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Low latency optical back-and front-hauling for 5G

Low latency optical back-and front-hauling for 5G

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Looking forward to the not-so-far future, wireless networks will comprise centralised processing, mixed macro and small cells deployments as well as new radio technologies in order to support very high data rates and traffic types that are characterised by connectionless and sporadic transmission of short packets such as those employed by machine to machine communication devices. In current radio access networks, there is a very clear difference between the fronthaul and backhaul. In comparison with the advent of centralised radio access networks, the difference between the fronthaul and backhaul networks has been shifted further away from the user. Subsequently, in the latest propositions for 5G architectures, they are being merged into an `xhaul' (crosshaul) network where the fronthaul and backhaul concepts no longer exist. In particular instead of using a dedicated centralised processing pool for a set of cellular access points, the idea of using centralised processing within the core network has emerged. With the use of network function virtualisation and centralised processing in data centres, cloud-RANs can be used to provide access to the distribution antenna, removing the need for backhauling and fronthauling. The cloud-RAN can perform the duties of the Mobility Management Entity and Serving Gateway and at the same time can also process each cellular access point's analogue processing using a flexible virtualised software environment. Assuming this is used along with split processing, what needs also to be addressed is the means of communication between the cloudRAN and the distribution antenna. Traditional solutions such as the common public radio interface might not be sufficient to meet all requirements. Largely, Ethernet is being proposed. When Ethernet is used, software-defined networking (SDN) can also be used to dynamically control data flows to and from the cloud-RAN, as well as providing additional benefits, such as network slicing, allowing multiple cellular operators to use the same xhaul infrastructure. This chapter, therefore, largely elaborates on xhaul networks by investigating the potential of SDN to provide an effective user experience for the services provided. The control of specific services such as billing, roaming and registration could then be sent via alternative links such as satellite links, as latency for these packets are not critical, resulting in reduced packet delay on the data plane. It is apparent that for Gbps wireless connectivity, targeted by 5G, the data rate requirements on the centralised cloud xhaul link will be in the range of several Gbps with a latency requirement close to 1 ms.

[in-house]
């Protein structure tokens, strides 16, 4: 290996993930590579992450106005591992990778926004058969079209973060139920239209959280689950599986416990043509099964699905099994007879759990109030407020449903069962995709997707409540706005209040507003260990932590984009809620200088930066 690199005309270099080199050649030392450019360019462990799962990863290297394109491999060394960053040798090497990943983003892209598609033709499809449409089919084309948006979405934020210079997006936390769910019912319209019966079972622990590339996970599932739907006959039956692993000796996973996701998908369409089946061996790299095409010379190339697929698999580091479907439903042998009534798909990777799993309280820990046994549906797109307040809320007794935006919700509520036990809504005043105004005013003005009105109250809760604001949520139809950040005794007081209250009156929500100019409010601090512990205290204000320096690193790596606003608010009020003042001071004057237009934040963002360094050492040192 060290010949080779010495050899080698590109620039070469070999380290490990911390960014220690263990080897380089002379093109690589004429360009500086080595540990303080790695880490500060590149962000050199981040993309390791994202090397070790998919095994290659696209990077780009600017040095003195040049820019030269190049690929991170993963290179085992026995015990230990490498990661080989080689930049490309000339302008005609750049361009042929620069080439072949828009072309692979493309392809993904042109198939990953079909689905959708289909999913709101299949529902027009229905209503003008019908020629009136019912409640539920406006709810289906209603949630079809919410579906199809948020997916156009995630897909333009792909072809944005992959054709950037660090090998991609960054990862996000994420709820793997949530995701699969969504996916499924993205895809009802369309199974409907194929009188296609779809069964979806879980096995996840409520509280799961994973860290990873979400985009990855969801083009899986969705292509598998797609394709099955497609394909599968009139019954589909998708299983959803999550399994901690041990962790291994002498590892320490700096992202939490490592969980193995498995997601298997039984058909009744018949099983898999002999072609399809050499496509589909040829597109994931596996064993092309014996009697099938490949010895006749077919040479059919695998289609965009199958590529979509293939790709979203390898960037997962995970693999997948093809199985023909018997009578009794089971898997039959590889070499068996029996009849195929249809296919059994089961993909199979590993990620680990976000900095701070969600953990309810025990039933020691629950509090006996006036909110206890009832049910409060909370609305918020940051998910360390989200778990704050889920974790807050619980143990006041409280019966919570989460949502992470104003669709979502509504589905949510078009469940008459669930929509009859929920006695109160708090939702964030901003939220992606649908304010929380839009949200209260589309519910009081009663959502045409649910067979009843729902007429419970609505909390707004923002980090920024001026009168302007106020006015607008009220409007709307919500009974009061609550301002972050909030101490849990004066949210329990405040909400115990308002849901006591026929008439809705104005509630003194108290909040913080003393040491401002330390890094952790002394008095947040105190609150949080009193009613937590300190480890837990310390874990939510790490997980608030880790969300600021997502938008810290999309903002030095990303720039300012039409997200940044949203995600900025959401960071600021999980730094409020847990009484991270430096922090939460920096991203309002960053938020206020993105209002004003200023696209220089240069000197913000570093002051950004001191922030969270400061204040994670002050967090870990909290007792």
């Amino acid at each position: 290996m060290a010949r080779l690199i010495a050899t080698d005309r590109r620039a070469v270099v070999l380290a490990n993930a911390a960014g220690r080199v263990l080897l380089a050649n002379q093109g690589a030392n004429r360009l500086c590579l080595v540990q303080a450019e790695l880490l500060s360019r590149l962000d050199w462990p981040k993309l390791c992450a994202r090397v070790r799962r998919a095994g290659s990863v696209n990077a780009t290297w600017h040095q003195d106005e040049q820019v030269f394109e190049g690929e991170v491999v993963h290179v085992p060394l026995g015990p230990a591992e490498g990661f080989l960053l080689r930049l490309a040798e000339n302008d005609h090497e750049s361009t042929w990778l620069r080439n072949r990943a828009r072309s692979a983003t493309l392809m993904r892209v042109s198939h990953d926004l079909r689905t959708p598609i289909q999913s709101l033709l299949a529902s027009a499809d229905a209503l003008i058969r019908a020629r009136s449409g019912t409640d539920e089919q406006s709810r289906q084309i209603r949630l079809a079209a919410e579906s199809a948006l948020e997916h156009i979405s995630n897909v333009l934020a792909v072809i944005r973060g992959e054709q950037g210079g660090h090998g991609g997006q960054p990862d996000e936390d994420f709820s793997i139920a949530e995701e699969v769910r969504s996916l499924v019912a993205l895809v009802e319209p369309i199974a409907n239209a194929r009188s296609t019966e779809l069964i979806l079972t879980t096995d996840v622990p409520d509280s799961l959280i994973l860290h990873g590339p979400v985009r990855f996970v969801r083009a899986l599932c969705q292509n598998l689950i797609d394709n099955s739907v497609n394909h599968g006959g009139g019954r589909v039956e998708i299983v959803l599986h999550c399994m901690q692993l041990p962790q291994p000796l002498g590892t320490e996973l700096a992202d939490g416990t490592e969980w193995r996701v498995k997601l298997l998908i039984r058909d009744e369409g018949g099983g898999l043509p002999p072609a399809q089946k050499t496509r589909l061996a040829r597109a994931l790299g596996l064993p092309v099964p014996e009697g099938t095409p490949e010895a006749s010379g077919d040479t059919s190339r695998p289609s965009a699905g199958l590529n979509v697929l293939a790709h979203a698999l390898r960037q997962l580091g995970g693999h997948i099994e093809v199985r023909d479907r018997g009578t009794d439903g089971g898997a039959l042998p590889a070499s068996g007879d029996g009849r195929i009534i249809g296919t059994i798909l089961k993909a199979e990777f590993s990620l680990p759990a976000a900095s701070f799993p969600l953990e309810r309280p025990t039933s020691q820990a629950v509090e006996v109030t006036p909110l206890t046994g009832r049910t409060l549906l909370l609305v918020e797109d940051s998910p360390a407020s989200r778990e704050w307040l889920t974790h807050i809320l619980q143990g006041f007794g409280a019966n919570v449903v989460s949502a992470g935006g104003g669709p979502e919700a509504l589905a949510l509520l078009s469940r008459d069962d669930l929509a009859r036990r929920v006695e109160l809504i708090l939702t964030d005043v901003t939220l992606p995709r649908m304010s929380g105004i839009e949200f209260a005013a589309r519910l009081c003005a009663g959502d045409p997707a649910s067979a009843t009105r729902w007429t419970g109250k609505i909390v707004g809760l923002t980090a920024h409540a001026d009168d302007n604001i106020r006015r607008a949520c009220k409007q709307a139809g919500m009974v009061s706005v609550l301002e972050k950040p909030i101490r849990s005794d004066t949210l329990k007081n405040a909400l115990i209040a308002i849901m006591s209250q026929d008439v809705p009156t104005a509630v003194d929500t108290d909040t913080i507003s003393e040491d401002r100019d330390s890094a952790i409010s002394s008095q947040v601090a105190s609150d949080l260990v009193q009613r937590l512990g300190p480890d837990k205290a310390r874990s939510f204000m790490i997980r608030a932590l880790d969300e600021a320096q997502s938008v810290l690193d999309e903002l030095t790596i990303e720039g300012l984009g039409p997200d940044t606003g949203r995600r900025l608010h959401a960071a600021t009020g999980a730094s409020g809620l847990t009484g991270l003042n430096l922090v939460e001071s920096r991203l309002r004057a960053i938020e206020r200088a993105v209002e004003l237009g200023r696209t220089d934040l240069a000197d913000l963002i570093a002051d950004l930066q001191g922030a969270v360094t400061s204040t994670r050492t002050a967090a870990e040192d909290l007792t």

Chapter Contents:

  • Abstract
  • 17.1 Introduction
  • 17.1.1 Key-enabling technologies and services
  • 17.2 CPRI over Ethernet mobile fronthauling
  • 17.3 QoE for video services
  • 17.4 CDN and local caching
  • 17.5 Software-enabled passive optical networks
  • 17.6 Enabling SDN-based high performance heterogeneous access networks
  • 17.7 Network implementation
  • 17.7.1 SDN-enabled SAT> IP delivery
  • 17.7.2 Real video transmission
  • 17.8 Network optimisation for SDN-enabled video delivery
  • 17.8.1 Video QoE feedback transmitter
  • 17.8.2 Video QoE reception by the SDN application
  • 17.8.3 Network optimisation using an SDN application
  • 17.8.4 FlowVisor network slicing
  • 17.9 LTE open-air interface
  • 17.10 Conclusions
  • Acknowledgement
  • References

Inspec keywords: network servers; mobility management (mobile radio); telecommunication computing; 5G mobile communication; cloud computing; machine-to-machine communication; radio access networks; cellular radio; internetworking; local area networks; software defined networking

Other keywords: 5G; data centres; cloud-RANs; data rates; fronthaul network; mobility management entity; distribution antenna; sporadic transmission; machine to machine communication devices; backhaul network; centralised processing; network function virtualisation; wireless networks; small cells deployments; Ethernet; crosshaul network; centralised radio access network; traffic types; low latency optical front-hauling; split processing; SDN; xhaul network; software-defined networking; public radio interface; network slicing; low latency optical back-hauling; serving gateway; cellular access points; radio technologies

Subjects: Computer communications; Radio access systems; Mobile radio systems

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